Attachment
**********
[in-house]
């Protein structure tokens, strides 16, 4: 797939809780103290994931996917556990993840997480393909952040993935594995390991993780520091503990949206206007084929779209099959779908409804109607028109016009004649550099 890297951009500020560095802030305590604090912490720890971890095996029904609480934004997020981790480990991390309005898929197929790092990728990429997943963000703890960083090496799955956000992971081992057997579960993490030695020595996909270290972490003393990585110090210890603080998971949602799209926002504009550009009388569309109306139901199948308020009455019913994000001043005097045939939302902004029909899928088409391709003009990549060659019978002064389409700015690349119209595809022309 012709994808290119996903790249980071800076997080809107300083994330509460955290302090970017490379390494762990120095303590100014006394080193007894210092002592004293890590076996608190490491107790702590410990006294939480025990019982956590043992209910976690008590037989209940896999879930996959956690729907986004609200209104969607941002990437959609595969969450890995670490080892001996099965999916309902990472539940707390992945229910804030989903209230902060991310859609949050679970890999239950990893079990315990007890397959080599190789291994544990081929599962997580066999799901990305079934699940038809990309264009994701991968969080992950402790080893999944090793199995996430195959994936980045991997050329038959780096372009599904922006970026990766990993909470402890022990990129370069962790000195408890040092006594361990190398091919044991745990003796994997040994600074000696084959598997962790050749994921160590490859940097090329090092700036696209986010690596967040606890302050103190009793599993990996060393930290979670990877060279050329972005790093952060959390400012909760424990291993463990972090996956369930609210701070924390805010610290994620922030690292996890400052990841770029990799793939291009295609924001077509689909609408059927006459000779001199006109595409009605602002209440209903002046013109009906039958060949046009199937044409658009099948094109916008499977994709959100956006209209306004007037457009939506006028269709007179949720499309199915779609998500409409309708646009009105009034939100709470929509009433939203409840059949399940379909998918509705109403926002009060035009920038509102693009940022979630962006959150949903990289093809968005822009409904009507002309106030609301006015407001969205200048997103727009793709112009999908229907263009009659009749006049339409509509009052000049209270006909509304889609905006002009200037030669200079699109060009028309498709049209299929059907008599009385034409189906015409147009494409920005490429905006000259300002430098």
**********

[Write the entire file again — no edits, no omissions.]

[in-house]
């Protein structure tokens, strides 16, 4: 797939809780103290994931996917556990993840997480393909952040993935594995390991993780520091503990949206206007084929779209099959779908409804109607028109016009004649550099 890297951009500020560095802030305590604090912490720890971890095996029904609480934004997020981790480990991390309005898929197929790092990728990429997943963000703890960083090496799955956000992971081992057997579960993490030695020595996909270290972490003393990585110090210890603080998971949602799209926002504009550009009388569309109306139901199948308020009455019913994000001043005097045939939302902004029909899928088409391709003009990549060659019978002064389409700015690349119209595809022309 012709994808290119996903790249980071800076997080809107300083994330509460955290302090970017490379390494762990120095303590100014006394080193007894210092002592004293890590076996608190490491107790702590410990006294939480025990019982956590043992209910976690008590037989209940896999879930996959956690729907986004609200209104969607941002990437959609595969969450890995670490080892001996099965999916309902990472539940707390992945229910804030989903209230902060991310859609949050679970890999239950990893079990315990007890397959080599190789291994544990081929599962997580066999799901990305079934699940038809990309264009994701991968969080992950402790080893999944090793199995996430195959994936980045991997050329038959780096372009599904922006970026990766990993909470402890022990990129370069962790000195408890040092006594361990190398091919044991745990003796994997040994600074000696084959598997962790050749994921160590490859940097090329090092700036696209986010690596967040606890302050103190009793599993990996060393930290979670990877060279050329972005790093952060959390400012909760424990291993463990972090996956369930609210701070924390805010610290994620922030690292996890400052990841770029990799793939291009295609924001077509689909609408059927006459000779001199006109595409009605602002209440209903002046013109009906039958060949046009199937044409658009099948094109916008499977994709959100956006209209306004007037457009939506006028269709007179949720499309199915779609998500409409309708646009009105009034939100709470929509009433939203409840059949399940379909998918509705109403926002009060035009920038509102693009940022979630962006959150949903990289093809968005822009409904009507002309106030609301006015407001969205200048997103727009793709112009999908229907263009009659009749006049339409509509009052000049209270006909509304889609905006002009200037030669200079699109060009028309498709049209299929059907008599009385034409189906015409147009494409920005490429905006000259300002430098």